By Tia Schwab
It is summer internship season at Stanford: February saw the passing of many application deadlines and now students’ email inboxes are flooded with interview requests, job offers and rejections. Students face tough decisions about which summer opportunities to pursue and accept — but some must take financial ability into higher consideration than others.
Stanford expects students receiving financial aid to contribute a “student responsibility portion” toward their tuition each year from academic year and summer earnings. For most students with financial aid, the expected student contribution is at least $5,000: $2,200 from summer job earnings and $2,800 from academic year job earnings. The specific amount varies based on students’ personal assets and savings.
Students pursuing internships at non-profits or other public service organizations often face challenges covering this contribution, as a majority of the opportunities are unpaid.
Stanford’s Haas Center for Public Service works to address financial barriers to interning in public service. The Center’s Cardinal Quarter fellowships and grants provide funding for internships focused on social or environmental impact, while its Community-Service Work-Study (CSWS) program uses federal funds to pay eligible students $15 per hour to work for a community organization of their choice.
Haas Center’s senior program director Jon McConnell said many of Haas’s programs were founded because students did not have the resources to pursue unpaid service-learning internships during the summer.
“The goal is to provide funding for opportunities that would otherwise not be funded and to make them more accessible to all students,” McConnell said.
The majority of summer grants and funding opportunities at Stanford offer at least $5,000 intended to cover housing, food, transportation and other living expenses.
According to an analysis by Time, this may not be enough.
Last April, Time found that participating in a 10-week summer internship away from home costs $5,810 on average: $750 for relocation, $3,500 for housing, $360 for transportation and $1,200 for food. Therefore, a student earning a $5,000 fellowship award can anticipate a net loss of $810, and even paid internships can result in students breaking even or losing money.
As a result, many students are limited in what summer internships they can accept. Some students decide to look solely at jobs in their hometown, where family can provide food and housing, while others pursue only paid positions, mostly at for-profit companies. Others must work more during the school year or take out student loans.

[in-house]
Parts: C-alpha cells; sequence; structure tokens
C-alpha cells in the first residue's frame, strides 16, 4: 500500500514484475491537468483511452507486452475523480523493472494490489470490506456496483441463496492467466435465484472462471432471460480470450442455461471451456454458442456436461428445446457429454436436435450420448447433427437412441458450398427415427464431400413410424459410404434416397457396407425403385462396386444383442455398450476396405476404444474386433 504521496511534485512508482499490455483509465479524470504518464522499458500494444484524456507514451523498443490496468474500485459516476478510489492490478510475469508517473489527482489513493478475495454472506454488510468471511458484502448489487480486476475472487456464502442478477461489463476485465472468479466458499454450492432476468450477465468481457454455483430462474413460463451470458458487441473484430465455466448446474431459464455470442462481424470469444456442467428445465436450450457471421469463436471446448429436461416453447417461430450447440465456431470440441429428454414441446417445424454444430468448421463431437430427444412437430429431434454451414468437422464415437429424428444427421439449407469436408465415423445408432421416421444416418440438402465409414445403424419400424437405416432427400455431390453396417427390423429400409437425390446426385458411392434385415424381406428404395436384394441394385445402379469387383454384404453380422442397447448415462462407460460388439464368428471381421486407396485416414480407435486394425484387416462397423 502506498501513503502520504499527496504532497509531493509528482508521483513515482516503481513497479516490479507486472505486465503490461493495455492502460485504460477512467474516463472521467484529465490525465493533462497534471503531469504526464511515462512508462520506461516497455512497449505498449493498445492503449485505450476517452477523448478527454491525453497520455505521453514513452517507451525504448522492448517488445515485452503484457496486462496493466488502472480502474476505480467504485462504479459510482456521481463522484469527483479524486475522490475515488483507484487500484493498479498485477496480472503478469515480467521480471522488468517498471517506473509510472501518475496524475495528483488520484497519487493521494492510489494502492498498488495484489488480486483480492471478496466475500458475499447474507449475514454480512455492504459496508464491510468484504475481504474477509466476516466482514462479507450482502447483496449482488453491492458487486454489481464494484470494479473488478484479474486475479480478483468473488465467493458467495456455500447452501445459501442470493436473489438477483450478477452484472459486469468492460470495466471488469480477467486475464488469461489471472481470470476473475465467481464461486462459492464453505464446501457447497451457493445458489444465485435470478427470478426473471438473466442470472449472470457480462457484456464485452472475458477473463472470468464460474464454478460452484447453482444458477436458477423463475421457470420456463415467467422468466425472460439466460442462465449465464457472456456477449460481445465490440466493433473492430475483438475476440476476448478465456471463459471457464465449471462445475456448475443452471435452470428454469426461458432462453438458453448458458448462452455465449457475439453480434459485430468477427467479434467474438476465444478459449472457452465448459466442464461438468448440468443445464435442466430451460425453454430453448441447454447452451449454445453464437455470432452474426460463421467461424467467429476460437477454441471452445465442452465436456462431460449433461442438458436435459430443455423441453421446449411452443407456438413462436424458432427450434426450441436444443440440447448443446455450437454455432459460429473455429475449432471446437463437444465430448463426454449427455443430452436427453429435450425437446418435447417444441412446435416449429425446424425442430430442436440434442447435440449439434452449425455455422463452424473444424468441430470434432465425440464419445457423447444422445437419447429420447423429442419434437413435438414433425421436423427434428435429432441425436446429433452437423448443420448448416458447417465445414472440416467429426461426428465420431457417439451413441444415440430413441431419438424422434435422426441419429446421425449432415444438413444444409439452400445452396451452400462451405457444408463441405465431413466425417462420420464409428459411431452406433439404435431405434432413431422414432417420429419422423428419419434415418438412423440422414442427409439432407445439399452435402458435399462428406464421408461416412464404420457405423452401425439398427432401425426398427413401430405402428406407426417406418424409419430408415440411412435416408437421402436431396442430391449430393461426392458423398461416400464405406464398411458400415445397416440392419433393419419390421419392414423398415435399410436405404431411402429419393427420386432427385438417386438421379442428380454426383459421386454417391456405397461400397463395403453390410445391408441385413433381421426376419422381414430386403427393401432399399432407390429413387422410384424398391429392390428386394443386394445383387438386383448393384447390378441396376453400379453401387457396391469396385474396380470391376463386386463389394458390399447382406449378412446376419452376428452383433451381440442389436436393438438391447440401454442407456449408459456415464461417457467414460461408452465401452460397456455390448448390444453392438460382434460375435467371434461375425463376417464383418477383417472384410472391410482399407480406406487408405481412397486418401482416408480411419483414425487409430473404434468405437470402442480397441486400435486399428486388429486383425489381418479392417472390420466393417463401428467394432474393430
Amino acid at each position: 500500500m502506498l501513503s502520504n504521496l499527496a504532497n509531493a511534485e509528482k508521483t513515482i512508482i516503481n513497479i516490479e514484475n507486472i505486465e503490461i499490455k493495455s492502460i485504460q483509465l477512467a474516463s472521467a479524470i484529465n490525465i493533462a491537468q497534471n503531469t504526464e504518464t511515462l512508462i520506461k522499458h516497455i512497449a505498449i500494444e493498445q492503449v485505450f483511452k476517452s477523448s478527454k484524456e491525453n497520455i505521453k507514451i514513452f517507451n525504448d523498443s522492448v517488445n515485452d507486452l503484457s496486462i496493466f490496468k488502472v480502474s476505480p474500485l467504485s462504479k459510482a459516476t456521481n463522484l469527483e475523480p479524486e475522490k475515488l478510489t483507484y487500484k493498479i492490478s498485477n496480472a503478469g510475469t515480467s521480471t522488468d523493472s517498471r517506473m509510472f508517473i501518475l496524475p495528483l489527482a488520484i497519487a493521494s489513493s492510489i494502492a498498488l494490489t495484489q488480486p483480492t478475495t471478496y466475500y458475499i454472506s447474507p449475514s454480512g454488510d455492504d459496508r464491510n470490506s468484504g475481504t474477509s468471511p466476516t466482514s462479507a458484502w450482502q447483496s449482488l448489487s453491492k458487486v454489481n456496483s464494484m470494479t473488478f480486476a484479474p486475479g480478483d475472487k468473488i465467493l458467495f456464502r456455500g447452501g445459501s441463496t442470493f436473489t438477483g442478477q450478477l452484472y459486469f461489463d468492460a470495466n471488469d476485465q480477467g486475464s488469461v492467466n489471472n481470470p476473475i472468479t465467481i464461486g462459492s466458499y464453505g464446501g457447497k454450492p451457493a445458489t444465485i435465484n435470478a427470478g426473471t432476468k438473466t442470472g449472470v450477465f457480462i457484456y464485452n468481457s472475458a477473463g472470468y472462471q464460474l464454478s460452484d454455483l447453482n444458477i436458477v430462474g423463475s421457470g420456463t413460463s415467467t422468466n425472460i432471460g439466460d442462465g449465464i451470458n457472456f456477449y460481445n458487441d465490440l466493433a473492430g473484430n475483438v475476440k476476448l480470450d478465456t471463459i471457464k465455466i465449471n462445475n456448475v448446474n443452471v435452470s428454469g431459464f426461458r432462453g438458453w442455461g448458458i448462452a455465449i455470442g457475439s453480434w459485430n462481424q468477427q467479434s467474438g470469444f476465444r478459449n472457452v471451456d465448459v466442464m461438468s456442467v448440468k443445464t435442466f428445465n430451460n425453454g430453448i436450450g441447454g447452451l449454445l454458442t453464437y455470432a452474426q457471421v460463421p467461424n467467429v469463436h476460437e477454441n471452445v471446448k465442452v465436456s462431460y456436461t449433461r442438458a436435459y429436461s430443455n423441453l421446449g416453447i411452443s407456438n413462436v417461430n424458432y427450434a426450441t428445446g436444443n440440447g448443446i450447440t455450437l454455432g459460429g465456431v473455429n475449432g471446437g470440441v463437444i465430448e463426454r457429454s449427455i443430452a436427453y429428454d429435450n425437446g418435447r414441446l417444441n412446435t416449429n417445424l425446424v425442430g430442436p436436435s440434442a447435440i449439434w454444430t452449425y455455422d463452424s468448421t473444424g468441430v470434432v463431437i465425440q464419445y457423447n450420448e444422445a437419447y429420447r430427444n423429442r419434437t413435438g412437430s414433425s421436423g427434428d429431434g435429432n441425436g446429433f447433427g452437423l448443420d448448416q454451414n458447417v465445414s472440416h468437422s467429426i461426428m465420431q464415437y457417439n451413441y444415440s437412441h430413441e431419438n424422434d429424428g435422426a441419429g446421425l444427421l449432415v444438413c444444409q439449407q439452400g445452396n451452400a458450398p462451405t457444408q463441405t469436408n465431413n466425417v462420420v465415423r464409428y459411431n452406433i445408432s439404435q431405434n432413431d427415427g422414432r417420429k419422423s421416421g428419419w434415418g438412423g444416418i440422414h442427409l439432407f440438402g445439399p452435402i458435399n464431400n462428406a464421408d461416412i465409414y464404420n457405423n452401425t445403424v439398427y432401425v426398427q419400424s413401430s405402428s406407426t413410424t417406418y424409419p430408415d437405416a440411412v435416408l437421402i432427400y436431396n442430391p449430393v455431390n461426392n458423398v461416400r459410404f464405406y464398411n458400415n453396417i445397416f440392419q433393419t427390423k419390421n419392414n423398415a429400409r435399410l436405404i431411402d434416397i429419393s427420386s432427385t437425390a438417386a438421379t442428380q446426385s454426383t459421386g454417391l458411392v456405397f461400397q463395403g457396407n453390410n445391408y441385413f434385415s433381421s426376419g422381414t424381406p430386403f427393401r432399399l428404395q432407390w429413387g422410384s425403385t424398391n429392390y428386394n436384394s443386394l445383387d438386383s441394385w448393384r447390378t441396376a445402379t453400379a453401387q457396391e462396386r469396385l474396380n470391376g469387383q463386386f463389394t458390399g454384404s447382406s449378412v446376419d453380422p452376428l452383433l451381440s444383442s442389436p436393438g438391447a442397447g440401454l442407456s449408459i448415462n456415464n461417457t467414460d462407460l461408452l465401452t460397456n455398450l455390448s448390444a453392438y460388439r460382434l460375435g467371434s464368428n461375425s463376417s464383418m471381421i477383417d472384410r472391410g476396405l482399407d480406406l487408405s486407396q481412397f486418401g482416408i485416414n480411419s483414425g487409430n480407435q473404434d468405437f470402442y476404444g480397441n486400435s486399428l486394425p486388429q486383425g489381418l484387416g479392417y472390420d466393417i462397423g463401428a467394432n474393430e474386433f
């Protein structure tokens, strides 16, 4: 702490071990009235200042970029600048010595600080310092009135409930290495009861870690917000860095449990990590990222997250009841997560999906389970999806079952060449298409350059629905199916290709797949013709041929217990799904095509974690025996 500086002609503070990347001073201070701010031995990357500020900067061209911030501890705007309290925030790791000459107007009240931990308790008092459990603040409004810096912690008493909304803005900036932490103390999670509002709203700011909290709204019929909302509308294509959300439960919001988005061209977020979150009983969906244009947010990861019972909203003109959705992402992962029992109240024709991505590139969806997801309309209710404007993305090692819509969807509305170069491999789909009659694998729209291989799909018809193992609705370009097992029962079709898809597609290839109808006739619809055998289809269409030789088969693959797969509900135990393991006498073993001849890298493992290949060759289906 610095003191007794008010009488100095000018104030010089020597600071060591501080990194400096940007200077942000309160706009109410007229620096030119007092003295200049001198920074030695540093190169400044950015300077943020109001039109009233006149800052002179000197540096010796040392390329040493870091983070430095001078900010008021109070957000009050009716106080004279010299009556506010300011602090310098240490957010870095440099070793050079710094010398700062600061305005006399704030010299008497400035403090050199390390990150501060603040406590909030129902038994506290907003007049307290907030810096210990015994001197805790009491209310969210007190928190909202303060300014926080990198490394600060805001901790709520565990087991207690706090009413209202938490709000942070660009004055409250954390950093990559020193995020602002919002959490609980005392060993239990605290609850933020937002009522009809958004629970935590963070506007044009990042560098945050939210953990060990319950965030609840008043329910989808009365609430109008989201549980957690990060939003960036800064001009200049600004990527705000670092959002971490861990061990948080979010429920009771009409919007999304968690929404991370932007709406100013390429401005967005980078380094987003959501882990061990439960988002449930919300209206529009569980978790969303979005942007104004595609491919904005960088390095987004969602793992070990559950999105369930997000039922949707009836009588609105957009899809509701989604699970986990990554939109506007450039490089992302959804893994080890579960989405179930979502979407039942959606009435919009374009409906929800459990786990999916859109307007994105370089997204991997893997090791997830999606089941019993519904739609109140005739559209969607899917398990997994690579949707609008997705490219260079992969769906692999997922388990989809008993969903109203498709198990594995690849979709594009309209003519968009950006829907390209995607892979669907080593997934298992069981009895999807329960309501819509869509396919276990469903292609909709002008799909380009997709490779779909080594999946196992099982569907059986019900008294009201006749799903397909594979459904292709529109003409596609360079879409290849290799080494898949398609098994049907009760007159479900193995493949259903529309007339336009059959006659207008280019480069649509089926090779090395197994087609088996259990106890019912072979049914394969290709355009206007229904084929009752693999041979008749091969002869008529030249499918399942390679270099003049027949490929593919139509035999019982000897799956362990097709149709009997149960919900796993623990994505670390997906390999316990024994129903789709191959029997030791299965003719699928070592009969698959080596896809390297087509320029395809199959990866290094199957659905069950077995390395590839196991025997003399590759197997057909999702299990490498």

Stanford director of financial aid Karen Cooper acknowledged that the student contribution portion of a financial aid package may ask students to consider finances before taking a summer job offer, but she explained that students can choose how they want to meet their expected payment.
“If students want to take a great opportunity during the summer, and they want to make up for that by working more during the academic year, that’s fine,” Cooper said. “[Or] if you’ve got an opportunity for a great internship that’s going to help you in your career — to take away one summer or $2,000 in student loans isn’t going to hurt you in the long run.”
Some students agree with Cooper. This summer, Adrian Vega ’19 will be working in digital content production at the Trevor Project, a suicide-prevention organization focused on LGBTQ+ youth.
“Coming into college, I was very adamant about not wanting to graduate with loans,” Vega said. “But for the right position and for something I’m truly passionate about like the Trevor Project and the work I’d be doing, I would consider a loan… I don’t want my inability to finance this summer to be a reason why they don’t take me.”
Vega is applying for a fellowship through the Haas Center, but he thinks he will still lose money this summer.
“This fellowship has a base stipend of $5,000, but $5,000 [in Los Angeles] gets you rent for the nine weeks I’d be working,” Vega said. “On top of that is transportation, utilities, groceries, everything else that goes into living by yourself for a summer.”
Vega plans on preparing for this summer by saving more of his income from his on-campus job, but he said he would take out a loan as a “last-resort.”
Others students are less willing to accumulate debt. Julia Busby ’19 said she would not feel comfortable taking out loans for a summer internship.
“I don’t really want to be in debt, and summer is a thing I look at as a way to make money rather than lose it,” Busby said.
Busby is applying for a Cardinal Quarter fellowship in Washington, D.C. Because her interest is in nonprofit work, she does not expect financial support from the organizations she applied at.
McConnell said the Haas program has recently added financial aid supplements to many fellowship awards so students can afford expenses associated with a public service internship. Some awards include an additional $500 stipend if students are traveling abroad or to a high-rent area, and some students qualify for an additional $2,200 to meet their summer earnings requirement.
However, additional funding is still in progress for the CSWS program.
“For CSWS, we’re working with financial aid to increase that amount … so that it’s more on par with the fellowship awards, because historically it’s been a little less than what students could get through fellowships,” McConnell said.
“Our goal is always to try to make these opportunities fully accessible to all students,” McConnell added.
Contact Tia Schwab at kbschwab ‘at’ stanford.edu